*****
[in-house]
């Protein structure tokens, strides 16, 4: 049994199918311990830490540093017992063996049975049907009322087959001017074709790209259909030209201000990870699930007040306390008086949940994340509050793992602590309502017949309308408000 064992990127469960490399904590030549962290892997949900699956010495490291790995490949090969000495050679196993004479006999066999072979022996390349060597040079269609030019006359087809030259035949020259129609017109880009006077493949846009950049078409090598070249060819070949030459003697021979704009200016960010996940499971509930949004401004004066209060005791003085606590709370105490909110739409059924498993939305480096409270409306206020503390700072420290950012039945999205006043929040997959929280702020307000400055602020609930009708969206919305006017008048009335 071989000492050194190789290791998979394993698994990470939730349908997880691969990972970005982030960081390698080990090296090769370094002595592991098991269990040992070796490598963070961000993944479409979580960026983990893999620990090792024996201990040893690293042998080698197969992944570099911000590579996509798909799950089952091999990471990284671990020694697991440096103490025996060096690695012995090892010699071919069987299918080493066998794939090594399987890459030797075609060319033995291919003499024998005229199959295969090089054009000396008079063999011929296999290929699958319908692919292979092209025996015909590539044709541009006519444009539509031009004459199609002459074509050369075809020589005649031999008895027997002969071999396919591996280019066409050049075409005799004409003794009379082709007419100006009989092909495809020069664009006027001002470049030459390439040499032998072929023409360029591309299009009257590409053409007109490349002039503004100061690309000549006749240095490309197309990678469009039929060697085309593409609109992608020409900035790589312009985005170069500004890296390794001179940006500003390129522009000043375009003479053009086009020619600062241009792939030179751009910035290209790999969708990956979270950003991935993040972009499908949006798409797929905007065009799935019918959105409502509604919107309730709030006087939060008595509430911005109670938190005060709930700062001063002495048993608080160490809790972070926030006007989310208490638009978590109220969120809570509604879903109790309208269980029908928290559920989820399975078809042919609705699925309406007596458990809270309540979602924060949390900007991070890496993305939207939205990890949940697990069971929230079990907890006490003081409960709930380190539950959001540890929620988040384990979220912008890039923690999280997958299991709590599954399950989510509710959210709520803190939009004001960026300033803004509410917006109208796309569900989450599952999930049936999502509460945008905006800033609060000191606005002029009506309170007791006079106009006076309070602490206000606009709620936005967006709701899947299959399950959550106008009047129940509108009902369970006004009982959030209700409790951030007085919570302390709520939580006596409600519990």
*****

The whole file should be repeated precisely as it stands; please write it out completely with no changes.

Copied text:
[in-house]
């Protein structure tokens, strides 16, 4: 049994199918311990830490540093017992063996049975049907009322087959001017074709790209259909030209201000990870699930007040306390008086949940994340509050793992602590309502017949309308408000 064992990127469960490399904590030549962290892997949900699956010495490291790995490949090969000495050679196993004479006999066999072979022996390349060597040079269609030019006359087809030259035949020259129609017109880009006077493949846009950049078409090598070249060819070949030459003697021979704009200016960010996940499971509930949004401004004066209060005791003085606590709370105490909110739409059924498993939305480096409270409306206020503390700072420290950012039945999205006043929040997959929280702020307000400055602020609930009708969206919305006017008048009335 071989000492050194190789290791998979394993698994990470939730349908997880691969990972970005982030960081390698080990090296090769370094002595592991098991269990040992070796490598963070961000993944479409979580960026983990893999620990090792024996201990040893690293042998080698197969992944570099911000590579996509798909799950089952091999990471990284671990020694697991440096103490025996060096690695012995090892010699071919069987299918080493066998794939090594399987890459030797075609060319033995291919003499024998005229199959295969090089054009000396008079063999011929296999290929699958319908692919292979092209025996015909590539044709541009006519444009539509031009004459199609002459074509050369075809020589005649031999008895027997002969071999396919591996280019066409050049075409005799004409003794009379082709007419100006009989092909495809020069664009006027001002470049030459390439040499032998072929023409360029591309299009009257590409053409007109490349002039503004100061690309000549006749240095490309197309990678469009039929060697085309593409609109992608020409900035790589312009985005170069500004890296390794001179940006500003390129522009000043375009003479053009086009020619600062241009792939030179751009910035290209790999969708990956979270950003991935993040972009499908949006798409797929905007065009799935019918959105409502509604919107309730709030006087939060008595509430911005109670938190005060709930700062001063002495048993608080160490809790972070926030006007989310208490638009978590109220969120809570509604879903109790309208269980029908928290559920989820399975078809042919609705699925309406007596458990809270309540979602924060949390900007991070890496993305939207939205990890949940697990069971929230079990907890006490003081409960709930380190539950959001540890929620988040384990979220912008890039923690999280997958299991709590599954399950989510509710959210709520803190939009004001960026300033803004509410917006109208796309569900989450599952999930049936999502509460945008905006800033609060000191606005002029009506309170007791006079106009006076309070602490206000606009709620936005967006709701899947299959399950959550106008009047129940509108009902369970006004009982959030209700409790951030007085919570302390709520939580006596409600519990």